4. I’m a workaholic also. I’ve been thinking of cutting things out or spending less time in certain areas but it’s hard to say no!

    5. Hey….your wife might be unemployed…but doesn’t she spends her days to take care of your kids, cleaning the house and stuff? Doesn’t she cook and make everything ready for you? So, she definitely does something (if not many things). Do not hate housewives for not making money for you. My mom worked when I was a kid. Could you imagine how her kids felt when both parents were gone? But… I am not against working mommies. As long as they don’t neglect their family…go with it. I guess you are really a workaholic. It is okay, you just need to take some break several times during the year. Spend holiday abroad or in another state with the whole family. So, what you have done is worth it.

    6. Too much work is when you no longer have the time for your family. Just like what you said here, the idea of losing your wife and kids hurts more. So you got your answer right there buddy. Family always comes first. At least now you have an idea of what are the least and most important things in your life. I wish you well.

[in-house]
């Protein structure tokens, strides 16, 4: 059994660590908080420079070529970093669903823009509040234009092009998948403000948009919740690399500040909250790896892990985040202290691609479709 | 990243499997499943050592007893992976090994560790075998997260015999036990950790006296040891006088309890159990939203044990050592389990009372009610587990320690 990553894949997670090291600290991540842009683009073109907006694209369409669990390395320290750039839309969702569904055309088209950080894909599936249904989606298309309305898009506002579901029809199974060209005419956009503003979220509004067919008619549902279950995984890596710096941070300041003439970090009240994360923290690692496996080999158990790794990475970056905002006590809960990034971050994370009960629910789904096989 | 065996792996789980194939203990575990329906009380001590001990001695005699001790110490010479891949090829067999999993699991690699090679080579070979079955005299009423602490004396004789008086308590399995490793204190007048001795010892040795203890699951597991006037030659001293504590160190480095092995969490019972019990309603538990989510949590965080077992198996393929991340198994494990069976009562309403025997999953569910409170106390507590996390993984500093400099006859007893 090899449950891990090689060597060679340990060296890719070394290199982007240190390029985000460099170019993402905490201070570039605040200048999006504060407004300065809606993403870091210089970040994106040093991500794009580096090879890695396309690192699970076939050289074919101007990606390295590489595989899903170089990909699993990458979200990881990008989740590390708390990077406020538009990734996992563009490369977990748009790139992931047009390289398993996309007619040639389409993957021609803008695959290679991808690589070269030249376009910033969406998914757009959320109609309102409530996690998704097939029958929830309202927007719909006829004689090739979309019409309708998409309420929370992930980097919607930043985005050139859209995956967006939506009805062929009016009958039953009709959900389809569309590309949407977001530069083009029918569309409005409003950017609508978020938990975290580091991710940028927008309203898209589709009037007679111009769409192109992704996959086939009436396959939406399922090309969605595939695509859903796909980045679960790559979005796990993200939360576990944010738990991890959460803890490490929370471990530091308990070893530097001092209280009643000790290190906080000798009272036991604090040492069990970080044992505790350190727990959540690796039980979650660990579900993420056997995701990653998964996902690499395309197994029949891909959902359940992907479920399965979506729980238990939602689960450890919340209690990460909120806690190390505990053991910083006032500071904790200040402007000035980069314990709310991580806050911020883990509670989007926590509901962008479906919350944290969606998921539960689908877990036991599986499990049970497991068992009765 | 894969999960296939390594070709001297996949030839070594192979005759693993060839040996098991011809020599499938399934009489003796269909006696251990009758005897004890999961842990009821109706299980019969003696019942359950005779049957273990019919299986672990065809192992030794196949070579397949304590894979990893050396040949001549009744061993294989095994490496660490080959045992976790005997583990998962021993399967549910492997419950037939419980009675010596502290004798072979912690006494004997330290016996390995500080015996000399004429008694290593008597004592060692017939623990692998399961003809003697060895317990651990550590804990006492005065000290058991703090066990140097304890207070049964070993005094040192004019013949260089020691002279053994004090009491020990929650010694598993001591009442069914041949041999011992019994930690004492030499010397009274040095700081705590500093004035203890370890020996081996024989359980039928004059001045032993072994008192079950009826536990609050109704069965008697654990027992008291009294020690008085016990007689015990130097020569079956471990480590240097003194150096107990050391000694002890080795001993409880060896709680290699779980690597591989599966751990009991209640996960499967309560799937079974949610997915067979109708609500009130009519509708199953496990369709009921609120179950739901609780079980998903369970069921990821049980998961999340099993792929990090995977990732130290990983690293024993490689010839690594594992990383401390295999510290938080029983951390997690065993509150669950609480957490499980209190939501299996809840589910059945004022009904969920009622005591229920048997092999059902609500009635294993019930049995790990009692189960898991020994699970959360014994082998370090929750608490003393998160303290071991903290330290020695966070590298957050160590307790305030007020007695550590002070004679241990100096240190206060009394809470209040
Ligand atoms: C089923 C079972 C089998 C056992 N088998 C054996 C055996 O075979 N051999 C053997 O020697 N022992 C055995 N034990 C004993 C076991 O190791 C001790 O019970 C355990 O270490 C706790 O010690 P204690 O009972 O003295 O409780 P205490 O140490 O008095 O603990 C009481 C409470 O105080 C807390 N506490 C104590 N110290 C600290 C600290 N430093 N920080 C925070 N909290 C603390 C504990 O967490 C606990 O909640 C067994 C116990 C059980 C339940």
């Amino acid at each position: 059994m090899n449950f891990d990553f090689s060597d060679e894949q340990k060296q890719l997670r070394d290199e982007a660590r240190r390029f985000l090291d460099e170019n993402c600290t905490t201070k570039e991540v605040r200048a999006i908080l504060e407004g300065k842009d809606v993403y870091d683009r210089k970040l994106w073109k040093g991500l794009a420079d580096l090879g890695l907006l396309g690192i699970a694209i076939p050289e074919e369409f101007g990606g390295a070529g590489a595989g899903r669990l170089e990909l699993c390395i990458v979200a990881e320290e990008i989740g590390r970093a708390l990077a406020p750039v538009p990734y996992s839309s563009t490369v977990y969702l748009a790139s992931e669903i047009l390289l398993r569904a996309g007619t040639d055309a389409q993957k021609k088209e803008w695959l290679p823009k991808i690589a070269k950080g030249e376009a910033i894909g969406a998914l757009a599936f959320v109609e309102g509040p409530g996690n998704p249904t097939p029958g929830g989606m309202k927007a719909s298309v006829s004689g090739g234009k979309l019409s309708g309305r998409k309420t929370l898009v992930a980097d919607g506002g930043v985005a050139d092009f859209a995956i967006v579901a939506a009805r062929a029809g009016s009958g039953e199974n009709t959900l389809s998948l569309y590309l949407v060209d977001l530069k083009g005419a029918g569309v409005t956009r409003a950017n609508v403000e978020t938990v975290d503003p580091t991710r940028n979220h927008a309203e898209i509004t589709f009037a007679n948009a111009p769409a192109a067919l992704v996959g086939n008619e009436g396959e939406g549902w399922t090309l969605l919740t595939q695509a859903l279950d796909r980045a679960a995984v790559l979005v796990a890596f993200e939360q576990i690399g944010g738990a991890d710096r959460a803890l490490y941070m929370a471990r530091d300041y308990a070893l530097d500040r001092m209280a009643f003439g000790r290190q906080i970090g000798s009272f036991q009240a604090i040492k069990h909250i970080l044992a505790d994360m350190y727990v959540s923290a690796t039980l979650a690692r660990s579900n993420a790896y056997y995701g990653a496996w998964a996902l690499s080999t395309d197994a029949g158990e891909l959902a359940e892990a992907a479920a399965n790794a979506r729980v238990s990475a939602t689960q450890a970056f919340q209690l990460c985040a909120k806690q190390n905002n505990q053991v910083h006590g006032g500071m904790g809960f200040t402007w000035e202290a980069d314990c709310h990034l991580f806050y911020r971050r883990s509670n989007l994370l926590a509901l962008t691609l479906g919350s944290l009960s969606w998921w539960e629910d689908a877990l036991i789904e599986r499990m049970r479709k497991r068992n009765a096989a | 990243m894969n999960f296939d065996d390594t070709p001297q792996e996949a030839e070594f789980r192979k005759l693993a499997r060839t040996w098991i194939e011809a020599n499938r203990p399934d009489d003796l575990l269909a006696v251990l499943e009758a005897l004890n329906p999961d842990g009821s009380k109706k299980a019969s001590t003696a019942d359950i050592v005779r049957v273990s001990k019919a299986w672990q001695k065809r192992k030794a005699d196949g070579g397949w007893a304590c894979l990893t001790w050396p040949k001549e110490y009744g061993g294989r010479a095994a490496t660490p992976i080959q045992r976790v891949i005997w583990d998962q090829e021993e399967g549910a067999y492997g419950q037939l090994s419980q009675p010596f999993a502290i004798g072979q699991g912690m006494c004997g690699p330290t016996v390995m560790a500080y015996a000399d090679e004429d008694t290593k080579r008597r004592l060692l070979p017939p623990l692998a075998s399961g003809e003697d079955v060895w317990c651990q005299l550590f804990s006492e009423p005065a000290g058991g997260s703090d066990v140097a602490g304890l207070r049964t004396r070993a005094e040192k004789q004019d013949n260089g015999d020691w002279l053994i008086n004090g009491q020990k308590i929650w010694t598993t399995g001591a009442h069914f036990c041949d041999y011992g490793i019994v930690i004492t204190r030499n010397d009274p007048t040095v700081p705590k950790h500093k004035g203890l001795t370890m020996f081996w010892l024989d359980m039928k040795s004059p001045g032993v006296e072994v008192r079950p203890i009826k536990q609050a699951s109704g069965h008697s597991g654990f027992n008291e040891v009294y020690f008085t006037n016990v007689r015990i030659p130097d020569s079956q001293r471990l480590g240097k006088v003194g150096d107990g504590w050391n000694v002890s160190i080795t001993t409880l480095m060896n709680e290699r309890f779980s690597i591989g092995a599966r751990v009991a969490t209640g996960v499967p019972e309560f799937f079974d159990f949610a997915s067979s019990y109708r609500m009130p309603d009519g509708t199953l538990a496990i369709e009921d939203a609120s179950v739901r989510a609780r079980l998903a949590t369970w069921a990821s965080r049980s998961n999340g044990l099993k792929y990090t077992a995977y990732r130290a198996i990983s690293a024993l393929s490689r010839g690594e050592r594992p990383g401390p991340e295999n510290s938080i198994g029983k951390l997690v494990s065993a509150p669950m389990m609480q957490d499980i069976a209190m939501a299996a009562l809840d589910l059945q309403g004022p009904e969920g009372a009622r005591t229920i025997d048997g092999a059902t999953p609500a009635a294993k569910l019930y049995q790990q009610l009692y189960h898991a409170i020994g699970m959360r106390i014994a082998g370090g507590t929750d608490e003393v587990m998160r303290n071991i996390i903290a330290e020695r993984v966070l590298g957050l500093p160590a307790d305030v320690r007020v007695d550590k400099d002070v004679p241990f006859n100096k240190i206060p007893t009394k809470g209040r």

7. Jason 😀 I think it’s wonderful that you want make your family the priority. Makes me think of the song ‘Cats in the Cradle’ – sad state of affairs. Keep telling yourself that you’re doing it for them, make that a goal – spending time with and being closer to your family. If that cash gets too heavy in the meanwhile, though, always feel free to throw some my way!

    8. Maybe just post half as much for the next 3 months and see how it goes Jason? Hope you can find that balance you are looking for.

      After 2-3 years of 70 hour weeks, I burned out. But I still worked 50-60 hour weeks for the next 10 years.

      S

    9. Tough decision. Looks like I am heading toward the same problem.